Part 3 of 5
In the Democratic Republic of the Congo, the high cost of air transport means the Congo River carries the lion's share of goods -- mostly on barges -- to and from the giant nation's remote interior.
There is a severe shortage of river-going vessels on the Congo after years of neglect and lack of investment, so the few boats and barges that make the trip are usually crowded.
Life aboard these floating villages is a colorful, crowded and cacophonous menagerie of humans and animals. Some of the monkeys and goats are pets; some are dinner.
One day in May, dockers in the river port city of Mbandaka, the capital of Equateur province in northwest Congo, load the M/B SETB -- two 50-foot barges, lashed together and powered by a tug.
It is packed with goods: sugar cane, charcoal, red palm oil, the staple root cassava, goats, chickens, monkeys and other supplies. Barges like the M/B SETB are the cheapest and most efficient way to travel along the Congo because roads are few.
Tarpaulins are thrown up as passengers stake out their territory on board for the 500-mile journey from Mbandaka to the capital, Kinshasa. Men, women and children are precariously perched 10 feet high above mountains of bundles and belongings. With the added weight, the barge sits low in the water and seems overloaded.
Because of the scarcity of vessels, passengers can wait weeks to travel. Under perfect circumstances -- good weather, no technical problems, and no insurgent activity along the river -- the 1,400-mile trip from Kisangani, at the Congo River's eastern navigable end, to Kinshasa should take 10 days.
But perfection is rare when traveling along the Congo.
Once-Vibrant River Transport Suffers
River transportation -- including river-worthy vessels and signage for barge and boat crews -- has gone into steep decline since the late President Mobutu Sese Seko was kicked out of office in 1997, after decades in power.
Before that, thousands of barges and hundreds of boats plied the river, says Jean Pierre Kalinga-Katamba, the official in charge of river transportation in Congo.
Mobutu, who came from Equateur province, was a man of the river. He could often be seen traveling up and down the Congo River in his famous ferryboat, The Kamanyola, avoiding the poisonous political atmosphere in Kinshasa during the 1990s, when the country debated a return to multiparty democracy -- and the possible end to his strong-arm rule.
Years of civil war and unrest since Mobutu's ouster have periodically choked the Congo River and cut off river trade.
"The Congo River is very important for our country, because it is the natural way to transport goods from the hinterland to Kinshasa," Kalinga-Katamba says. "I can say to the Congolese, 'Let's take care of the Congo River, because our future is fixed to that network.' As I say, the prosperity of Congo will come from the Congo River."
To coincide with Congo's 50th independence anniversary this year, President Joseph Kabila launched five major infrastructure initiatives, including transportation. But critics say money is being pumped into improving Congo's lamentable road network at the expense of the river.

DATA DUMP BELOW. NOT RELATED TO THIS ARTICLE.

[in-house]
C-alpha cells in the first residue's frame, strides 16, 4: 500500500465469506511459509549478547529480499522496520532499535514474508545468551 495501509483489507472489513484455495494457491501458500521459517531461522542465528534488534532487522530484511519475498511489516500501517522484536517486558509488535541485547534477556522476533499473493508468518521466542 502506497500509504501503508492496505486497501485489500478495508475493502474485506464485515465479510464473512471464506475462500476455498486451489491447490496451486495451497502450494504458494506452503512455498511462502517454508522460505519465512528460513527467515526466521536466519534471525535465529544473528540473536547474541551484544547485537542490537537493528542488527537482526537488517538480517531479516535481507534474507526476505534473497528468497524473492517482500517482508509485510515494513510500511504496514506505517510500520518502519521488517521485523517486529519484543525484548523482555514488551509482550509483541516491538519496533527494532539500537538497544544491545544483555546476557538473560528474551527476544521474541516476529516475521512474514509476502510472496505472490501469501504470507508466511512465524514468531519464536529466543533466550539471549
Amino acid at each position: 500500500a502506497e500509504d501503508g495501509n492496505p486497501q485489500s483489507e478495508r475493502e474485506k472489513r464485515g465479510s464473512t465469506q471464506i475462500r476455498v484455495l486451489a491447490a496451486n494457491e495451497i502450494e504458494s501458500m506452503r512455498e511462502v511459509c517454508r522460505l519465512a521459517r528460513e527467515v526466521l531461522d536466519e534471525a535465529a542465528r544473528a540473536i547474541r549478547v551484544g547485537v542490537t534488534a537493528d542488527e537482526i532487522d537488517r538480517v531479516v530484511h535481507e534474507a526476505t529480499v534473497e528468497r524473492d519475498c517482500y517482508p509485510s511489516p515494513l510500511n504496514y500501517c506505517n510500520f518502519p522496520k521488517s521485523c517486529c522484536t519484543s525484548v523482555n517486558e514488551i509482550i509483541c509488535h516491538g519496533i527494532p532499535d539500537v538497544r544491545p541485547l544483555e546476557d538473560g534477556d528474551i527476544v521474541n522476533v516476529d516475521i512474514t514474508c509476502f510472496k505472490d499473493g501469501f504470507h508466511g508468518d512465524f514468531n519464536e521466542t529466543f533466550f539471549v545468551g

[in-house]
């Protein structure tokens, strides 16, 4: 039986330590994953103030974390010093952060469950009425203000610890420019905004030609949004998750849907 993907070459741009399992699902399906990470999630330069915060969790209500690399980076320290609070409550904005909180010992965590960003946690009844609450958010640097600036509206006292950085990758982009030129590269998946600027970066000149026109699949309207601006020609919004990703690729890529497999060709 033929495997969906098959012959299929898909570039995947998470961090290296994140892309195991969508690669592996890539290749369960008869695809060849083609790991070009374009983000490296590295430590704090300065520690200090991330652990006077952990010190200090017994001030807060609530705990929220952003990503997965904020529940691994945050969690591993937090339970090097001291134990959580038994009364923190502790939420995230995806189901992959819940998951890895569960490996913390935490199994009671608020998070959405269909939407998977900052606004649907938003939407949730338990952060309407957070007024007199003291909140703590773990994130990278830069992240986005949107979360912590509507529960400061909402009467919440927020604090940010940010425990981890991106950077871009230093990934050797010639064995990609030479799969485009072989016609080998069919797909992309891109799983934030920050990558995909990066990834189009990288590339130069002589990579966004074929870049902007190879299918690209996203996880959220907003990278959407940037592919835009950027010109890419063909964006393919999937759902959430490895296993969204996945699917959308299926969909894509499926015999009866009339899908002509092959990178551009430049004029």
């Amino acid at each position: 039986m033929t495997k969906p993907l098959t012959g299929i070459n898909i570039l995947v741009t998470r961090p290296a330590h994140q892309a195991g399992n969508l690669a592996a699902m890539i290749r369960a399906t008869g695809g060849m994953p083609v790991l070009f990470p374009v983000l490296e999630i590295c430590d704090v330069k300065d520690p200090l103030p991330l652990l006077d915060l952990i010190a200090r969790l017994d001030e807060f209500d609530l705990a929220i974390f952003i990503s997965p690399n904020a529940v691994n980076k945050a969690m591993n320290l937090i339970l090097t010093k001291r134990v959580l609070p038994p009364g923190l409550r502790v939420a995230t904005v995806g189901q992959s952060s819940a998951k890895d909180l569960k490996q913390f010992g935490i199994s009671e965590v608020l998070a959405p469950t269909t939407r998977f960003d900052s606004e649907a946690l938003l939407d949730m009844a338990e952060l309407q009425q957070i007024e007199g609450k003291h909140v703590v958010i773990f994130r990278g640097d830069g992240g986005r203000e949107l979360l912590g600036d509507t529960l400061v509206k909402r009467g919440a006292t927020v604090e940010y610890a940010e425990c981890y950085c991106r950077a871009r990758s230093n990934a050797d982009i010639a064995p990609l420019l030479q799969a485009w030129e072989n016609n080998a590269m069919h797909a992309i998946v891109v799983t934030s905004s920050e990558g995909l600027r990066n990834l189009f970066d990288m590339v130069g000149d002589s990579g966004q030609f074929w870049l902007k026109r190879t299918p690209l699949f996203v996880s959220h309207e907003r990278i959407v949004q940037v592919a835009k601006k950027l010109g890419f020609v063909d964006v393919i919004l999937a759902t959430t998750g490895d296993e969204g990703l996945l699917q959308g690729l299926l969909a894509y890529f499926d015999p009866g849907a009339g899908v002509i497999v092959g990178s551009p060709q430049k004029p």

Thousands of jobs could be generated if river traffic were operating at full capacity, Kalinga-Katamba says. That is not the case now. There are no reliable unemployment rates for the country. But despite its vast potential mineral wealth -- diamonds, gold, copper, cobalt and coltan (a material used to manufacture cell phones and laptops) -- Congo is impoverished after years of dictatorship, corruption and conflict.
Products, Passengers, Pets And Repast On Board
Because of the lack of boats, says Martin Kapanga, an M/B SETB crew member, cargo barges such as the one he works on double as passenger vessels.
He supervises the loading of goods and cargo, and makes certain fares are paid. The river ride from Mbandaka to Kinshasa costs $50 per passenger.
The barge transported vehicles when it moved upriver, Kapanga says. Downstream, its main cargo is cassava, palm oil, beans and other agricultural products.
Emerence Kitoko, a merchant, boarded in Bumba, halfway between Kisangani and Mbandaka, en route to the capital. She has waited aboard the vessel for three weeks to continue the voyage to Kinshasa.
Kitoko sells smoked fish, rice, cassava and other food items and fresh produce to earn the money to put her children through school. She says life on the barge is a struggle, but that this is the only way she can make ends meet.
Kitoko also is responsible for feeding the barge owner's animals, which she sold to him upstream in Bumba. Some animals on board are pets; some are destined for markets downstream from Mbandaka; some are for consumption during the trip.
A delicacy in many parts of Congo is monkey meat. Kapanga, the crew member, holds a smoked monkey that winds up in a cooking pot, part of a tasty stew.
Up next: Life on the barge